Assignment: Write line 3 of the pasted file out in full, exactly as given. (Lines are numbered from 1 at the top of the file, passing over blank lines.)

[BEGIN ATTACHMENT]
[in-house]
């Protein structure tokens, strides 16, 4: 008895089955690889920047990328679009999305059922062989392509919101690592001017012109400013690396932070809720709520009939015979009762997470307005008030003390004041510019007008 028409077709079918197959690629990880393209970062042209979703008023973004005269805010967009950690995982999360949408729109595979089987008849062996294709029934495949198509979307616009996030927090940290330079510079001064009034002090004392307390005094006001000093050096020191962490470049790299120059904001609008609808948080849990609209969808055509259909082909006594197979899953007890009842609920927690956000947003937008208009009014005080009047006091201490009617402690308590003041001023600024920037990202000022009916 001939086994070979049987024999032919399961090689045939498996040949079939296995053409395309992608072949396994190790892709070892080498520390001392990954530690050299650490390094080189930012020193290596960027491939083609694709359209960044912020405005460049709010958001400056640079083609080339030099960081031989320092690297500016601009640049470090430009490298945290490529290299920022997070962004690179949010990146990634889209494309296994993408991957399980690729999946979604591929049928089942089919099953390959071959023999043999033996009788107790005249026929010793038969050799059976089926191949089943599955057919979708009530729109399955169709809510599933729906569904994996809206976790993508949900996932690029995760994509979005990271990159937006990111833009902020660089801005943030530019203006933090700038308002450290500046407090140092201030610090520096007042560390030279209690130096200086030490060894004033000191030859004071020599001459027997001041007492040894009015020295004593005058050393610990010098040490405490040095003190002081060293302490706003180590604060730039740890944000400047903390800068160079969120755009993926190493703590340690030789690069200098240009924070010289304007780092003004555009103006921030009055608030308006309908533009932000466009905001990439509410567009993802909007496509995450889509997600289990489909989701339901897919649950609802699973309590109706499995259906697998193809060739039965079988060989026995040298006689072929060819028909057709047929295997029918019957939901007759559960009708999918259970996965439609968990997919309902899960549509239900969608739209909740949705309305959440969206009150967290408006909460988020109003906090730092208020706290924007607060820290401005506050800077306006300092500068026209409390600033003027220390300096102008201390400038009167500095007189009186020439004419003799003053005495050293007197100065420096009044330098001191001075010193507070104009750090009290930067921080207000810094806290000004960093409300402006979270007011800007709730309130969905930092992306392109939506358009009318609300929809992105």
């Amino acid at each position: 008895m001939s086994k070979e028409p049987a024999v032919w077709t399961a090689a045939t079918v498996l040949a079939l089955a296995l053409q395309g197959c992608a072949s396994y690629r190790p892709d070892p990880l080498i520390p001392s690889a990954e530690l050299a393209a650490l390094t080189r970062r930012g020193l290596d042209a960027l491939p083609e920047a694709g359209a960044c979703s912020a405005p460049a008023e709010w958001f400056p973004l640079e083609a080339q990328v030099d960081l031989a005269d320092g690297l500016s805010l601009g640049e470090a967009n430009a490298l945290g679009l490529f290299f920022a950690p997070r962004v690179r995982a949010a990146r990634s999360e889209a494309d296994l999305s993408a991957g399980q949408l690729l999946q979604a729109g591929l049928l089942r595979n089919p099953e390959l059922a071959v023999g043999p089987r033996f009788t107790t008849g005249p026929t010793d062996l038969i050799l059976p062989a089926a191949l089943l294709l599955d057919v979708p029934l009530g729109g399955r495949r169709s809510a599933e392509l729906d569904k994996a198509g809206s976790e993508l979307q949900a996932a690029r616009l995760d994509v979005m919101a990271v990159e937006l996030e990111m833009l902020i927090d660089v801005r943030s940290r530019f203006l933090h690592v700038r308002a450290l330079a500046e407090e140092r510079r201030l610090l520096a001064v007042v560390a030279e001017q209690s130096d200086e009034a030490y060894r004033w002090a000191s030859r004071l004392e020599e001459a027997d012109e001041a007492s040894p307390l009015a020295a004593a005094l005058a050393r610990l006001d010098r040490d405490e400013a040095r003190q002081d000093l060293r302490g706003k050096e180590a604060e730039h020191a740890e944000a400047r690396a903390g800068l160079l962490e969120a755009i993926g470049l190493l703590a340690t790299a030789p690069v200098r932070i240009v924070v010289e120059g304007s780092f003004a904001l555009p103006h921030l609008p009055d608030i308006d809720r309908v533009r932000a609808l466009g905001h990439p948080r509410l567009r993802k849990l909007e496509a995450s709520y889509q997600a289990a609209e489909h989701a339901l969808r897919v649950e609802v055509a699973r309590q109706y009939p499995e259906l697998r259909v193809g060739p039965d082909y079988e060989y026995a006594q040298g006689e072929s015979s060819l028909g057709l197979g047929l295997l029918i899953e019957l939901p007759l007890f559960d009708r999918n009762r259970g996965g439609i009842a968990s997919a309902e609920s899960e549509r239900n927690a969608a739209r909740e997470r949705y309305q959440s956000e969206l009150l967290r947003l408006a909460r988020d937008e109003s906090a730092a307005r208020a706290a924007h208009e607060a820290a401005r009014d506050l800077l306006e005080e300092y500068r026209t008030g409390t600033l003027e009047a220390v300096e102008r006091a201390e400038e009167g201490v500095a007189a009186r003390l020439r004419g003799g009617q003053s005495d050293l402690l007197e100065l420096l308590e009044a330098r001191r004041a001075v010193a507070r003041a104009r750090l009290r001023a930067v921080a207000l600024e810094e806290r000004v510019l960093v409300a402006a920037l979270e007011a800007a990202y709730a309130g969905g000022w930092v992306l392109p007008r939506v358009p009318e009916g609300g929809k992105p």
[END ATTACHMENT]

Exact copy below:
């Amino acid at each position: 008895m001939s086994k070979e028409p049987a024999v032919w077709t399961a090689a045939t079918v498996l040949a079939l089955a296995l053409q395309g197959c992608a072949s396994y690629r190790p892709d070892p990880l080498i520390p001392s690889a990954e530690l050299a393209a650490l390094t080189r970062r930012g020193l290596d042209a960027l491939p083609e920047a694709g359209a960044c979703s912020a405005p460049a008023e709010w958001f400056p973004l640079e083609a080339q990328v030099d960081l031989a005269d320092g690297l500016s805010l601009g640049e470090a967009n430009a490298l945290g679009l490529f290299f920022a950690p997070r962004v690179r995982a949010a990146r990634s999360e889209a494309d296994l999305s993408a991957g399980q949408l690729l999946q979604a729109g591929l049928l089942r595979n089919p099953e390959l059922a071959v023999g043999p089987r033996f009788t107790t008849g005249p026929t010793d062996l038969i050799l059976p062989a089926a191949l089943l294709l599955d057919v979708p029934l009530g729109g399955r495949r169709s809510a599933e392509l729906d569904k994996a198509g809206s976790e993508l979307q949900a996932a690029r616009l995760d994509v979005m919101a990271v990159e937006l996030e990111m833009l902020i927090d660089v801005r943030s940290r530019f203006l933090h690592v700038r308002a450290l330079a500046e407090e140092r510079r201030l610090l520096a001064v007042v560390a030279e001017q209690s130096d200086e009034a030490y060894r004033w002090a000191s030859r004071l004392e020599e001459a027997d012109e001041a007492s040894p307390l009015a020295a004593a005094l005058a050393r610990l006001d010098r040490d405490e400013a040095r003190q002081d000093l060293r302490g706003k050096e180590a604060e730039h020191a740890e944000a400047r690396a903390g800068l160079l962490e969120a755009i993926g470049l190493l703590a340690t790299a030789p690069v200098r932070i240009v924070v010289e120059g304007s780092f003004a904001l555009p103006h921030l609008p009055d608030i308006d809720r309908v533009r932000a609808l466009g905001h990439p948080r509410l567009r993802k849990l909007e496509a995450s709520y889509q997600a289990a609209e489909h989701a339901l969808r897919v649950e609802v055509a699973r309590q109706y009939p499995e259906l697998r259909v193809g060739p039965d082909y079988e060989y026995a006594q040298g006689e072929s015979s060819l028909g057709l197979g047929l295997l029918i899953e019957l939901p007759l007890f559960d009708r999918n009762r259970g996965g439609i009842a968990s997919a309902e609920s899960e549509r239900n927690a969608a739209r909740e997470r949705y309305q959440s956000e969206l009150l967290r947003l408006a909460r988020d937008e109003s906090a730092a307005r208020a706290a924007h208009e607060a820290a401005r009014d506050l800077l306006e005080e300092y500068r026209t008030g409390t600033l003027e009047a220390v300096e102008r006091a201390e400038e009167g201490v500095a007189a009186r003390l020439r004419g003799g009617q003053s005495d050293l402690l007197e100065l420096l308590e009044a330098r001191r004041a001075v010193a507070r003041a104009r750090l009290r001023a930067v921080a207000l600024e810094e806290r000004v510019l960093v409300a402006a920037l979270e007011a800007a990202y709730a309130g969905g000022w930092v992306l392109p007008r939506v358009p009318e009916g609300g929809k992105p």